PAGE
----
[23] Robert R. Summerhays, The Problematic Expansion of the Garner v. Wolfinbarger Exception to the Corporate Attorney-Client Privilege, 31 Tulsa L.J. 275 (Winter 1995).

[24] Id. at 286.

[25] See id. at 302.

[26] See id.

[27] Id. at 315.

[28] Id.

Unconfirmed: Sherman Unger

“Unconfirmed” seeks to revisit nominees who were never confirmed to lifetime appointments, to explore the factors why, and to understand the people involved.

On December 13, 2017, L. Steven Grasz became the first judicial nominee to be confirmed by the Senate despite being rated unanimously “Not Qualified” by the Standing Committee on the Federal Judiciary of the American Bar Association (ABA).[1]  To appreciate the eroded power of the ABA with regard to nominations, we look back to a nomination that ABA opposition stopped: Sherman Unger.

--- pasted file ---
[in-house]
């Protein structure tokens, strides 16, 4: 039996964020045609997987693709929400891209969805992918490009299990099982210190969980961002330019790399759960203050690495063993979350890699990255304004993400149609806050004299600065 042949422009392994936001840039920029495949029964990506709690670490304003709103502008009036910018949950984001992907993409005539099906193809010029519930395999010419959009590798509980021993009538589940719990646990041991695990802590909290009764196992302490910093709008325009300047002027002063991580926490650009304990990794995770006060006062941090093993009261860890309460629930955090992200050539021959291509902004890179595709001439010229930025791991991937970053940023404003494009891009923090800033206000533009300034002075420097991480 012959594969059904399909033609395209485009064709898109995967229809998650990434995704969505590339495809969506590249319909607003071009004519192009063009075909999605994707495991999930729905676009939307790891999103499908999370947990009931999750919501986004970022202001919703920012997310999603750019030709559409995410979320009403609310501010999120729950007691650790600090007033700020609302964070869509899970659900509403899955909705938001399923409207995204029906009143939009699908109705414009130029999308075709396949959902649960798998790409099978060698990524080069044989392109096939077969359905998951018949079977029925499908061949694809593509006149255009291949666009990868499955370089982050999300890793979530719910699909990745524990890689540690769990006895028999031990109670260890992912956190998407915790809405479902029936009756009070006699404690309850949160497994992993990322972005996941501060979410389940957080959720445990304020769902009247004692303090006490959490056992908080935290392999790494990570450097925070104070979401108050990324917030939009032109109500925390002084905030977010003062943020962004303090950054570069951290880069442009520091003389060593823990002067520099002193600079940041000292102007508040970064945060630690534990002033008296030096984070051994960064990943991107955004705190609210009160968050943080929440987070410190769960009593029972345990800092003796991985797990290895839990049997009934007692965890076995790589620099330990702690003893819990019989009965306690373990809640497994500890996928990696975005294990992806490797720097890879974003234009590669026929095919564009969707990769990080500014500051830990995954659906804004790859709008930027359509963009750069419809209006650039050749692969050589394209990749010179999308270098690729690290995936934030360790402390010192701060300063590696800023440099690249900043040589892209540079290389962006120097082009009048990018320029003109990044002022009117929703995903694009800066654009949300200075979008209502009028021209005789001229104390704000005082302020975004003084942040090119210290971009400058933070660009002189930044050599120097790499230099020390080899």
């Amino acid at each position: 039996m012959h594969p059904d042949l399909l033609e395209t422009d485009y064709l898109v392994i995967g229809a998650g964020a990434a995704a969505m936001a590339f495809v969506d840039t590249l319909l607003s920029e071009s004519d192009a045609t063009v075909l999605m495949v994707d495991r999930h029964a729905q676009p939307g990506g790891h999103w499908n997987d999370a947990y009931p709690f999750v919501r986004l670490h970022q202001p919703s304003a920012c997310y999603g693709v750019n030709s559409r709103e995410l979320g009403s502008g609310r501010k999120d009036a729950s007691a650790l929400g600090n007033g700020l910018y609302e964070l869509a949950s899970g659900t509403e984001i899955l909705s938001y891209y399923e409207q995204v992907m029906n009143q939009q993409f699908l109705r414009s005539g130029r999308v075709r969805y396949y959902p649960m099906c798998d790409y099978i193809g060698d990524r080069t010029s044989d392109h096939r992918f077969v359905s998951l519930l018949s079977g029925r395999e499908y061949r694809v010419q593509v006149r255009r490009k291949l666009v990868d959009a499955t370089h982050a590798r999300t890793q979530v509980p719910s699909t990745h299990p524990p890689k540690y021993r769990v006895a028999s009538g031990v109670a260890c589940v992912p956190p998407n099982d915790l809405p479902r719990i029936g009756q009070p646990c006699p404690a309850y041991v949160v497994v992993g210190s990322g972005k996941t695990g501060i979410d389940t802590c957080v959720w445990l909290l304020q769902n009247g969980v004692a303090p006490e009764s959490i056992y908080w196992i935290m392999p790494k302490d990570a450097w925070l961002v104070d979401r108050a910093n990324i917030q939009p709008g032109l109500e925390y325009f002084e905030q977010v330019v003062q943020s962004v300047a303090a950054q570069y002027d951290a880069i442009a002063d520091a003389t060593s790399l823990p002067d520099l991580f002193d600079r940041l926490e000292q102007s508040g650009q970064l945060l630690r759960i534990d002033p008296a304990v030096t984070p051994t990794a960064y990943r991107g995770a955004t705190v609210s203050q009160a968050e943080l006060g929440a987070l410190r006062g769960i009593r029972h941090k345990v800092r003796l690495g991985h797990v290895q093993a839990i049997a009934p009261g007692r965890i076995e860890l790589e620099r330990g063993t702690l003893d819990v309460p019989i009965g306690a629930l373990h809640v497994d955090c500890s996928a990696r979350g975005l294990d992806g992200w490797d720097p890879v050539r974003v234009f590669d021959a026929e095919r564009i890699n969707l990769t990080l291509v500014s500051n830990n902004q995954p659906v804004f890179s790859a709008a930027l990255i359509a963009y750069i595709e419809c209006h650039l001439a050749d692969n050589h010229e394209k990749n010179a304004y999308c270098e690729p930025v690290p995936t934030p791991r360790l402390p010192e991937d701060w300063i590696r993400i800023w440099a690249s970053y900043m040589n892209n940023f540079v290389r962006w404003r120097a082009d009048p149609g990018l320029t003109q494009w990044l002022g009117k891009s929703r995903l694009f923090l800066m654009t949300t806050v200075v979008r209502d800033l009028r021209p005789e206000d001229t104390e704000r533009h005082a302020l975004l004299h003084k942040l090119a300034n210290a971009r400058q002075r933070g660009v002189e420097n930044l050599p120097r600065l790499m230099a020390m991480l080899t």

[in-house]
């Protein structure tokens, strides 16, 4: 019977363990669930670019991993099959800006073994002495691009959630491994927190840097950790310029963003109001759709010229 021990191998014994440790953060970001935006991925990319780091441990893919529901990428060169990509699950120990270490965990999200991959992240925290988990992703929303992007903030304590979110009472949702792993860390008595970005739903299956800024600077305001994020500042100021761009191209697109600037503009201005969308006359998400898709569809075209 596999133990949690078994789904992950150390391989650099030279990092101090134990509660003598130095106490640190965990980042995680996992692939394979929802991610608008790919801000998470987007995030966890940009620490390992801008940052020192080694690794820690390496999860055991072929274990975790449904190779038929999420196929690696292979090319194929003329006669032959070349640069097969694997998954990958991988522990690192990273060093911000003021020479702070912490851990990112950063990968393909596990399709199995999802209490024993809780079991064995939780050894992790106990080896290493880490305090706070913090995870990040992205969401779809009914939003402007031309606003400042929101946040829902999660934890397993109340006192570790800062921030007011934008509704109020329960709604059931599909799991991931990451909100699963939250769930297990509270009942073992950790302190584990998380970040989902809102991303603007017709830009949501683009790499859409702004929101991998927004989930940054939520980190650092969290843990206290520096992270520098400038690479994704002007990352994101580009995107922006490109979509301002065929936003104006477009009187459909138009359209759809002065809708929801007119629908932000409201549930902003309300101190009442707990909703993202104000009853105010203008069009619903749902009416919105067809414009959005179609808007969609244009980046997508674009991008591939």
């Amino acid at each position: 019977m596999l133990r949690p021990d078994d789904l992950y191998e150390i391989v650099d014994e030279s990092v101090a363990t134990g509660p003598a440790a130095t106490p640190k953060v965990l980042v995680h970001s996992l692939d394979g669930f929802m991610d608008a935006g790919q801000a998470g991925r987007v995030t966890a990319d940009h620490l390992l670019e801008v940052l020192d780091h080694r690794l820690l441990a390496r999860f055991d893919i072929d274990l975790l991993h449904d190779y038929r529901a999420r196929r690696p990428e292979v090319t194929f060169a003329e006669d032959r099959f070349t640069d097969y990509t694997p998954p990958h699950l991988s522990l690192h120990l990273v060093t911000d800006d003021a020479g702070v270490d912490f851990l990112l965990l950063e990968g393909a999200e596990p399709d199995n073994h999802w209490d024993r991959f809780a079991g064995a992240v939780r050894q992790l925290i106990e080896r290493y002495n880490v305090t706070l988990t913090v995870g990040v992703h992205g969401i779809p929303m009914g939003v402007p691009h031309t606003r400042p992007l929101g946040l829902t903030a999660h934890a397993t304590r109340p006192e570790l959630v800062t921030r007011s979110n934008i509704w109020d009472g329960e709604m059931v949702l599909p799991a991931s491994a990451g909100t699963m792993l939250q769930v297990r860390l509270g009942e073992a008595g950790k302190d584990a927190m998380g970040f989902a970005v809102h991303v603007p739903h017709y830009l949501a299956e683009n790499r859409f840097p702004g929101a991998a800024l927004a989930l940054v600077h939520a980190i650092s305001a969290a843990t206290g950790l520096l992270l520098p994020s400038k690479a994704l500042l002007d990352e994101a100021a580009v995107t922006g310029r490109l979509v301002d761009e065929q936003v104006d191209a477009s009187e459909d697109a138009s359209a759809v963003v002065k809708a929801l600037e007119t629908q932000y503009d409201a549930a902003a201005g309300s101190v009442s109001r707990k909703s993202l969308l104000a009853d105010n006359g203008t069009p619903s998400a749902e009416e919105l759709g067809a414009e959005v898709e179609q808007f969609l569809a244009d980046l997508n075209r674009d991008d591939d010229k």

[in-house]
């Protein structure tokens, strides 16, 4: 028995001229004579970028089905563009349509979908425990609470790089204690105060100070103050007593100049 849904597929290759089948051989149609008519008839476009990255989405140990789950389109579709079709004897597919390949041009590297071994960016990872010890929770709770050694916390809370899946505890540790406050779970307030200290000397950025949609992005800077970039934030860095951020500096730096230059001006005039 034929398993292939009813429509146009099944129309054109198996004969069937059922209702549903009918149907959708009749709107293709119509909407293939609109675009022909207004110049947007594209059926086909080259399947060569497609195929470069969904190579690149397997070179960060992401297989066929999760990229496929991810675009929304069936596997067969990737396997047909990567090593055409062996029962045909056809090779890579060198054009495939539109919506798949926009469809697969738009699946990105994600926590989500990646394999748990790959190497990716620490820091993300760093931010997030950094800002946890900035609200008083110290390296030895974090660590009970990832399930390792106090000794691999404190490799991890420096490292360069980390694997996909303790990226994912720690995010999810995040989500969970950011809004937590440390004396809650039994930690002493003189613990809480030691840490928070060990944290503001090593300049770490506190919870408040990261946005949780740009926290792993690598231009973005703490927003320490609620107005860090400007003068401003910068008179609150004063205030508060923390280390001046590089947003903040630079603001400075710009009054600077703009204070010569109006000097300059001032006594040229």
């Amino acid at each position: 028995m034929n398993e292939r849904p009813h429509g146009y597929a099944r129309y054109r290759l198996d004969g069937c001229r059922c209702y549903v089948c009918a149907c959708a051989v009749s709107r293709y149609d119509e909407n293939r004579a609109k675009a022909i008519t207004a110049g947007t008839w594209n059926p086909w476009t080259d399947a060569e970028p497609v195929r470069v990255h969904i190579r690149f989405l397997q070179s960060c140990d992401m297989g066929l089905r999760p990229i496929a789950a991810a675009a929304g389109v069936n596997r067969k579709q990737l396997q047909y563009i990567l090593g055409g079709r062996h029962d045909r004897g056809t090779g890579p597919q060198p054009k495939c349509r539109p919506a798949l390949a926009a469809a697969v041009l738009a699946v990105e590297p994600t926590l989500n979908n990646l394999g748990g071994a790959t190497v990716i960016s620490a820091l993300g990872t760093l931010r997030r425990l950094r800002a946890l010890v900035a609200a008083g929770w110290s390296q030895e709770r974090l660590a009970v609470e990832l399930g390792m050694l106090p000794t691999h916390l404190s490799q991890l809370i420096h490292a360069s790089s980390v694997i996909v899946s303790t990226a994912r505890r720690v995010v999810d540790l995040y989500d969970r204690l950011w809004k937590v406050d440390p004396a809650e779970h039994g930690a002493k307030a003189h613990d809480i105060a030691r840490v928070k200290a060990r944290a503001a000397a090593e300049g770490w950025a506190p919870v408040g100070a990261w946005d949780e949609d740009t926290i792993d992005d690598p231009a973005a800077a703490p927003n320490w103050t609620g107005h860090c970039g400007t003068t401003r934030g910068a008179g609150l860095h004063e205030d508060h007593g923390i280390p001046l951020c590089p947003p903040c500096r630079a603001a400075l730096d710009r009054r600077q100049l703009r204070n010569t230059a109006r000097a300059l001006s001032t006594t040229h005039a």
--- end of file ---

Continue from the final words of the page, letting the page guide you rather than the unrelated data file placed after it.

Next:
Born in Chicago on October 9, 1927, Unger developed his legal career in Ohio, working as a Cincinnatti based partner at Frost & Jacobs.  In 1969, the newly elected Richard Nixon chose Unger to be General Counsel to the U.S. Department of Housing and Urban Development.[2]  Unger returned to private practice in 1971 and stayed there for the next ten years.  In 1981, new President Ronald Reagan tapped Unger again to be General Counsel to the Department of Commerce.

In 1982, Congress created the U.S. Court of Appeals for the Federal Circuit, a specialized tribunal to hear patent case appeals from across the nation.  In doing so, they elevated all the judges on the U.S. Court of Customs and Patent Appeals and the appellate division of the U.S. Court of Claims, and created an additional twelfth seat to round out the court.  For appointment to this twelfth seat, U.S. Attorney General William French Smith recommended Unger.[3]  In his recommendation letter to the White House, Smith indicated that an ABA rating on Unger was not yet available, but recommended the nomination nonetheless.[4]  On December 15, 1982, Unger was formally nominated to the U.S. Court of Appeals for the Federal Circuit.[5]